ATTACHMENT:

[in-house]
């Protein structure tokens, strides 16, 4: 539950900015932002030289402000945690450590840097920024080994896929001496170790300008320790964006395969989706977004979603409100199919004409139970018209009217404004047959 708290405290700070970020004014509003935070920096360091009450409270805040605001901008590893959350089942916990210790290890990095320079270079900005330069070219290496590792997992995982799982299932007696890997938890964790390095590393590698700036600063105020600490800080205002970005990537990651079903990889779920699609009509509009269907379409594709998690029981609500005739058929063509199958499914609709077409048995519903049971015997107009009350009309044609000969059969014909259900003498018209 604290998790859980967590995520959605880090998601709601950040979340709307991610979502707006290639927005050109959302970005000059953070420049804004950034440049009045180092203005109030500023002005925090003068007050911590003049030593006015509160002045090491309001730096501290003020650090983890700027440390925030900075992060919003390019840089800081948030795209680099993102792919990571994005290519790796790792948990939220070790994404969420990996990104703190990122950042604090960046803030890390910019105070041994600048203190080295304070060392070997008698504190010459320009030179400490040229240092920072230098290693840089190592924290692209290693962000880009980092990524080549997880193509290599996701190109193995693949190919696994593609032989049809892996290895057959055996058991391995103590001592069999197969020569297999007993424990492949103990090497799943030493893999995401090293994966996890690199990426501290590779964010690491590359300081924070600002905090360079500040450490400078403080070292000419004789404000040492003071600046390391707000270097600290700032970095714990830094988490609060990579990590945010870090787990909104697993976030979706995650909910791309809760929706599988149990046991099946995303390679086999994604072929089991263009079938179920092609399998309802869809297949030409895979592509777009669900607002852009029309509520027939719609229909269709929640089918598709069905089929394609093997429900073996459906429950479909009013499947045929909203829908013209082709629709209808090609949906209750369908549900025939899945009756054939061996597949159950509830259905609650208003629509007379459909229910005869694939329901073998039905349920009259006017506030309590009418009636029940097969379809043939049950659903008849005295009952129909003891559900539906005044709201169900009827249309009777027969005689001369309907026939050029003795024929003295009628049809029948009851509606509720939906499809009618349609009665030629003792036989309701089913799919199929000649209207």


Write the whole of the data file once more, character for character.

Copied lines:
[in-house]
């Protein structure tokens, strides 16, 4: 539950900015932002030289402000945690450590840097920024080994896929001496170790300008320790964006395969989706977004979603409100199919004409139970018209009217404004047959 708290405290700070970020004014509003935070920096360091009450409270805040605001901008590893959350089942916990210790290890990095320079270079900005330069070219290496590792997992995982799982299932007696890997938890964790390095590393590698700036600063105020600490800080205002970005990537990651079903990889779920699609009509509009269907379409594709998690029981609500005739058929063509199958499914609709077409048995519903049971015997107009009350009309044609000969059969014909259900003498018209 604290998790859980967590995520959605880090998601709601950040979340709307991610979502707006290639927005050109959302970005000059953070420049804004950034440049009045180092203005109030500023002005925090003068007050911590003049030593006015509160002045090491309001730096501290003020650090983890700027440390925030900075992060919003390019840089800081948030795209680099993102792919990571994005290519790796790792948990939220070790994404969420990996990104703190990122950042604090960046803030890390910019105070041994600048203190080295304070060392070997008698504190010459320009030179400490040229240092920072230098290693840089190592924290692209290693962000880009980092990524080549997880193509290599996701190109193995693949190919696994593609032989049809892996290895057959055996058991391995103590001592069999197969020569297999007993424990492949103990090497799943030493893999995401090293994966996890690199990426501290590779964010690491590359300081924070600002905090360079500040450490400078403080070292000419004789404000040492003071600046390391707000270097600290700032970095714990830094988490609060990579990590945010870090787990909104697993976030979706995650909910791309809760929706599988149990046991099946995303390679086999994604072929089991263009079938179920092609399998309802869809297949030409895979592509777009669900607002852009029309509520027939719609229909269709929640089918598709069905089929394609093997429900073996459906429950479909009013499947045929909203829908013209082709629709209808090609949906209750369908549900025939899945009756054939061996597949159950509830259905609650208003629509007379459909229910005869694939329901073998039905349920009259006017506030309590009418009636029940097969379809043939049950659903008849005295009952129909003891559900539906005044709201169900009827249309009777027969005689001369309907026939050029003795024929003295009628049809029948009851509606509720939906499809009618349609009665030629003792036989309701089913799919199929000649209207």